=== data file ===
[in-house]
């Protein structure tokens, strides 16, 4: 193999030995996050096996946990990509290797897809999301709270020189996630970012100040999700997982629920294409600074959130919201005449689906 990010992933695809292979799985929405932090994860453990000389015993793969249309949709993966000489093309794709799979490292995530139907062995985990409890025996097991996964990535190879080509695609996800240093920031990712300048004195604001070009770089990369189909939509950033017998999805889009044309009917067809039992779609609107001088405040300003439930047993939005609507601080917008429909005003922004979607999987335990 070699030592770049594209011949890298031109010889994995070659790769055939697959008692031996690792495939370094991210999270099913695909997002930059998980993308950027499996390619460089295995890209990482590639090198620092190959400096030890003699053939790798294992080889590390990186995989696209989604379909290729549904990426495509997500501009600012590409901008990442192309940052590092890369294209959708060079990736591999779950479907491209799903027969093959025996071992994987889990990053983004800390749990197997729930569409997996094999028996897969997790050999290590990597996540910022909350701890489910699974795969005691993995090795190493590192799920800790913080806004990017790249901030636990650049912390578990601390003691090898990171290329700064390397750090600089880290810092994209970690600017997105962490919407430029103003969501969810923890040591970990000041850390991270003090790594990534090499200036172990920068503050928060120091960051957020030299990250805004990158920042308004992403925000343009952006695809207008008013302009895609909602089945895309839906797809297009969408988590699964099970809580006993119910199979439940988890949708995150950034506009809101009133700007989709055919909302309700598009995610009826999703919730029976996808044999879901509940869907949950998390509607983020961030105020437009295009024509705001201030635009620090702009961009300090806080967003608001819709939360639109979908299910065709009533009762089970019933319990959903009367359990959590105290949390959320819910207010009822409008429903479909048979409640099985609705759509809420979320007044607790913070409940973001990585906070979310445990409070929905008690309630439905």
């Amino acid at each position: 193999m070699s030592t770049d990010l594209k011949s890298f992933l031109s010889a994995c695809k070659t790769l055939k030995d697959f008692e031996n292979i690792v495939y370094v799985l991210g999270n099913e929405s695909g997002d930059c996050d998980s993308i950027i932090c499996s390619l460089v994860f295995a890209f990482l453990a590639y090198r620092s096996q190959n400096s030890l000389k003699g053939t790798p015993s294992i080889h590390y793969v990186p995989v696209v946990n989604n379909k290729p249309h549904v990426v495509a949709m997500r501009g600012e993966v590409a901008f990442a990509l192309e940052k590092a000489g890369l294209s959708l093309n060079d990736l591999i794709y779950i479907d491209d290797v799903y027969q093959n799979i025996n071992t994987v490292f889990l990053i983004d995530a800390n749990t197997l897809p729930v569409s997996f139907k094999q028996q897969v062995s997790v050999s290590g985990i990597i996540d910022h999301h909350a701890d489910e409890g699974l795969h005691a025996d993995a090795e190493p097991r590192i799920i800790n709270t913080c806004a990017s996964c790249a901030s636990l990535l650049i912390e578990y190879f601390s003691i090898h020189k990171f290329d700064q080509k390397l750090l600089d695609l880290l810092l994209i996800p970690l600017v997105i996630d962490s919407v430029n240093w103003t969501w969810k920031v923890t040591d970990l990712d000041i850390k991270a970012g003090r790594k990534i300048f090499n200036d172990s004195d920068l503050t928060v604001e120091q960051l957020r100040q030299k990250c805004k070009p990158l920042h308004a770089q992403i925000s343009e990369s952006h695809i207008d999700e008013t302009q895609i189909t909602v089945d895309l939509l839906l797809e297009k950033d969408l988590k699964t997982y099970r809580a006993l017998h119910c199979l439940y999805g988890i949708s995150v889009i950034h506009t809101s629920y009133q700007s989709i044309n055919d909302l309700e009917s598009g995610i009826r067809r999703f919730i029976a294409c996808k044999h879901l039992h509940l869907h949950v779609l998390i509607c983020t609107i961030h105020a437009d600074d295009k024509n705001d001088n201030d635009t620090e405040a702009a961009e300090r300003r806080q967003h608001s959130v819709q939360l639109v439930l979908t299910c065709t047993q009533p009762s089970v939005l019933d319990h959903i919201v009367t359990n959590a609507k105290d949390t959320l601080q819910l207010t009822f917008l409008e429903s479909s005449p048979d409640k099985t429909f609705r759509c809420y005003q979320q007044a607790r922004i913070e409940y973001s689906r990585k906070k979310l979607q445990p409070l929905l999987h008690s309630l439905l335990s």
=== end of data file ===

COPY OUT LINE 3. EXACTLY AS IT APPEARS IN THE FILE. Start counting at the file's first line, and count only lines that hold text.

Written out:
């Amino acid at each position: 193999m070699s030592t770049d990010l594209k011949s890298f992933l031109s010889a994995c695809k070659t790769l055939k030995d697959f008692e031996n292979i690792v495939y370094v799985l991210g999270n099913e929405s695909g997002d930059c996050d998980s993308i950027i932090c499996s390619l460089v994860f295995a890209f990482l453990a590639y090198r620092s096996q190959n400096s030890l000389k003699g053939t790798p015993s294992i080889h590390y793969v990186p995989v696209v946990n989604n379909k290729p249309h549904v990426v495509a949709m997500r501009g600012e993966v590409a901008f990442a990509l192309e940052k590092a000489g890369l294209s959708l093309n060079d990736l591999i794709y779950i479907d491209d290797v799903y027969q093959n799979i025996n071992t994987v490292f889990l990053i983004d995530a800390n749990t197997l897809p729930v569409s997996f139907k094999q028996q897969v062995s997790v050999s290590g985990i990597i996540d910022h999301h909350a701890d489910e409890g699974l795969h005691a025996d993995a090795e190493p097991r590192i799920i800790n709270t913080c806004a990017s996964c790249a901030s636990l990535l650049i912390e578990y190879f601390s003691i090898h020189k990171f290329d700064q080509k390397l750090l600089d695609l880290l810092l994209i996800p970690l600017v997105i996630d962490s919407v430029n240093w103003t969501w969810k920031v923890t040591d970990l990712d000041i850390k991270a970012g003090r790594k990534i300048f090499n200036d172990s004195d920068l503050t928060v604001e120091q960051l957020r100040q030299k990250c805004k070009p990158l920042h308004a770089q992403i925000s343009e990369s952006h695809i207008d999700e008013t302009q895609i189909t909602v089945d895309l939509l839906l797809e297009k950033d969408l988590k699964t997982y099970r809580a006993l017998h119910c199979l439940y999805g988890i949708s995150v889009i950034h506009t809101s629920y009133q700007s989709i044309n055919d909302l309700e009917s598009g995610i009826r067809r999703f919730i029976a294409c996808k044999h879901l039992h509940l869907h949950v779609l998390i509607c983020t609107i961030h105020a437009d600074d295009k024509n705001d001088n201030d635009t620090e405040a702009a961009e300090r300003r806080q967003h608001s959130v819709q939360l639109v439930l979908t299910c065709t047993q009533p009762s089970v939005l019933d319990h959903i919201v009367t359990n959590a609507k105290d949390t959320l601080q819910l207010t009822f917008l409008e429903s479909s005449p048979d409640k099985t429909f609705r759509c809420y005003q979320q007044a607790r922004i913070e409940y973001s689906r990585k906070k979310l979607q445990p409070l929905l999987h008690s309630l439905l335990s």